Stereo reproduction appeared to be accurate on FM, DAB and with Bluetooth, even though the radio has a single speaker. Not all DAB radio stations are broadcast in stereo and this would explain why some stations are still in mono when using headphones.
When adjusting the volume of the radio or changing radio stations sometimes a sound can be heard through the headphones. This seems to occur in time with the change of information on the display. It’s disappointing to find this on the radio and whether it bothers you could depend on your own listening experience.
A single rotary control is used to switch the radio on and off, change the station and adjust the volume. With many stations on DAB digital radio now it’s quicker to turn the knob to select a different station than to press up and down buttons. Pushing the knob will turn the radio on and off. When the radio is switched on the sound can be muted by pushing the knob briefly.
The rotary knob is quite small but responds well to changing the volume or looking for another station. When pushing to select or switch the radio off it sometimes clicks but doesn’t respond. The other buttons on the radio offer very positive feedback but the knob doesn’t always work as well.
Those other buttons include a few dedicated preset buttons for radio stations. On the same row are play/pause, back and forward buttons for the Bluetooth mode. These can be used to control playback of media from a smartphone without having to open the app on the device.
To browse the list of stations the forward/Stations button has to be pressed first. This opens the list of stored stations which can be browsed by turning the rotary knob left and right. A different station can be selected by pushing in the knob. This works well but if you forget to press the Stations button first you’ll find yourself changing the volume.
The Menu button opens the various options which are relevant to the current mode. The large display makes these quite easy to browse and alter.
The information shown on the display can be changed with the Info button. Unfortunately it doesn’t appear to be possible to see information, such as the current track name, in Bluetooth mode.
DAB, FM and Bluetooth modes can be selected by pressing the Source button. The sources switch over quite quickly.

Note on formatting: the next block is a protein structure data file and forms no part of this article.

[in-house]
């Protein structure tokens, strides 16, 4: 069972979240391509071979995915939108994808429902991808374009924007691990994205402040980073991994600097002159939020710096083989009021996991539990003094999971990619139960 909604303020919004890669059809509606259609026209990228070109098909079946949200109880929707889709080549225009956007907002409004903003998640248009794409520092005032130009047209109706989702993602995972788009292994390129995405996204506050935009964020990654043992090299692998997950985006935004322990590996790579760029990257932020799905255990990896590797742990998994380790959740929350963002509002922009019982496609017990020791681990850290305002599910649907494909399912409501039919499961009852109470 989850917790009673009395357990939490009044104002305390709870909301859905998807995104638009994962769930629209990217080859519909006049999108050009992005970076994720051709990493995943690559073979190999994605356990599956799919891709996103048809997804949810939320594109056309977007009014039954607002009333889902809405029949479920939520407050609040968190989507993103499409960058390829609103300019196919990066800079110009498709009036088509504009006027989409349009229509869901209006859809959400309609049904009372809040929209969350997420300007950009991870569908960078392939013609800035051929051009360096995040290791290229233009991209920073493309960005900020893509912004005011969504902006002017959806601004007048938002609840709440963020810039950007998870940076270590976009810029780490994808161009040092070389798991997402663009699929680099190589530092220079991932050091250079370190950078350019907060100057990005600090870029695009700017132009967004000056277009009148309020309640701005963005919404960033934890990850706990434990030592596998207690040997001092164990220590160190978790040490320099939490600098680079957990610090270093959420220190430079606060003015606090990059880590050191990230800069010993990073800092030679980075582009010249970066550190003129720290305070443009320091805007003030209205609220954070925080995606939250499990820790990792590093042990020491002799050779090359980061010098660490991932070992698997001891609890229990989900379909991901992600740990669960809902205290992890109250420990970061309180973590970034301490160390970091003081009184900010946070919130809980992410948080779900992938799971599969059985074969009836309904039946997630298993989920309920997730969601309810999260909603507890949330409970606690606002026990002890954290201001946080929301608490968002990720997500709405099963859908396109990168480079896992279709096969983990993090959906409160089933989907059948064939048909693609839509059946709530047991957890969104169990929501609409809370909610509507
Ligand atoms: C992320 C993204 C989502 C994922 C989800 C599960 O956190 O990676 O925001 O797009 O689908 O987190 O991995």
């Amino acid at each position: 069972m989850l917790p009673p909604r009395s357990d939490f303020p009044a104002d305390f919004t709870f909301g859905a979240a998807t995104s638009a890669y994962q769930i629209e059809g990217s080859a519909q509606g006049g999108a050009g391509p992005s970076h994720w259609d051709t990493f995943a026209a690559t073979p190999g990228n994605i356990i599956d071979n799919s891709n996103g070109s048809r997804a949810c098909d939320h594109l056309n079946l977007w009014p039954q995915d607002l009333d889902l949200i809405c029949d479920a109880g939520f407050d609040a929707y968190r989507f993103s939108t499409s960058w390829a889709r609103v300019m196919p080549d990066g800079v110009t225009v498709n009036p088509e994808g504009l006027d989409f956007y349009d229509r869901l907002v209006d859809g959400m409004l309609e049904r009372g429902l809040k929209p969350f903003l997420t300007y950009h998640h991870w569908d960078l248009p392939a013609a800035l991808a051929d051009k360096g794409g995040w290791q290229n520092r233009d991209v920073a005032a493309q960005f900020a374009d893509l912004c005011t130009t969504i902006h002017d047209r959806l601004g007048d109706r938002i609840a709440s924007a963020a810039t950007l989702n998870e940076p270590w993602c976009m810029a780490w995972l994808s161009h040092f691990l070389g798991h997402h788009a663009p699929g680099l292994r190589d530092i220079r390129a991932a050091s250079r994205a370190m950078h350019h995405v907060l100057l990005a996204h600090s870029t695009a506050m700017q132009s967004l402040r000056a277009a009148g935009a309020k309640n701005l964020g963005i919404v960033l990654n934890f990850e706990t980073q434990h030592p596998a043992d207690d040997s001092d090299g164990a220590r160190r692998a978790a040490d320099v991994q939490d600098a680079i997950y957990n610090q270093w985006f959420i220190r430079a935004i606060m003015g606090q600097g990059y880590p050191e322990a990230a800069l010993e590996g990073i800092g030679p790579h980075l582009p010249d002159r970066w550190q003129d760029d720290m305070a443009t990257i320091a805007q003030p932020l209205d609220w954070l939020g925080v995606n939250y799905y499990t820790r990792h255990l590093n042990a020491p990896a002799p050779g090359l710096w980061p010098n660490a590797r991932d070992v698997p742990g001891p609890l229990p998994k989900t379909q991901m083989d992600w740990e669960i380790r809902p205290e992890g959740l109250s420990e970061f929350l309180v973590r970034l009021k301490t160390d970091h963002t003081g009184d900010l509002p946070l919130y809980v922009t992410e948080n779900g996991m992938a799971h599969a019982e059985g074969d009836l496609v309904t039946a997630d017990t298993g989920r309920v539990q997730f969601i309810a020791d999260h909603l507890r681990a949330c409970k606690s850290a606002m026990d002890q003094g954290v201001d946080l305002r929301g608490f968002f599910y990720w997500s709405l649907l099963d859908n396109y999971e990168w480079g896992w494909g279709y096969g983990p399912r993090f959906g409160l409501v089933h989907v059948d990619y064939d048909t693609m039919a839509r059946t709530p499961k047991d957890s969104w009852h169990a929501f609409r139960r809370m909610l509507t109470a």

The 2.4″ TFT colour display has a resolution of 320×240 and in digital radio mode shows the name of the station and programme information, the time and signal strength.
The benefit of a small TFT display over a traditional LCD display is that you can see more information at once. This means programme information, such as the name and artist of the current song, can be seen at a glance rather than waiting for it to scroll across. The larger display also makes it easier to browse radio stations as seven can be shown at a time as a list.
Viewing angles are reasonably good which is helpful when glancing at the time and date in standby mode.
A potential downside of the display is that the text is much smaller than on some other Pure radios and the similarly priced Roberts Play 10. Although the display is bright and the text is clear some users may still prefer larger text with less information.
Our verdict on the Pure Elan One
The Pure Elan One has some welcome improvements over the Pure One Mi range. A larger full colour screen, a rotary knob for the volume and battery and mains power options are all useful updates. Compared to other budget radios the less shiny plastic finish makes it feel like a more premium product.
A recommended retail price of around £40 feels about right for this radio. It’s the same as the Roberts Play 10 and less than Sony’s cheapest DAB radio, neither of which have Bluetooth connectivity. If you don’t already have a USB power adapter or wall socket you will need to add that to the price.
The radio is easy to use and sounds good in this size and price bracket. It is a shame that the main control knob doesn’t feel as ‘clicky’ as it could. The headphone output could be disappointing for frequent personal listeners. It’s a good buy for anyone looking for a small portable DAB+ radio for the kitchen or home office.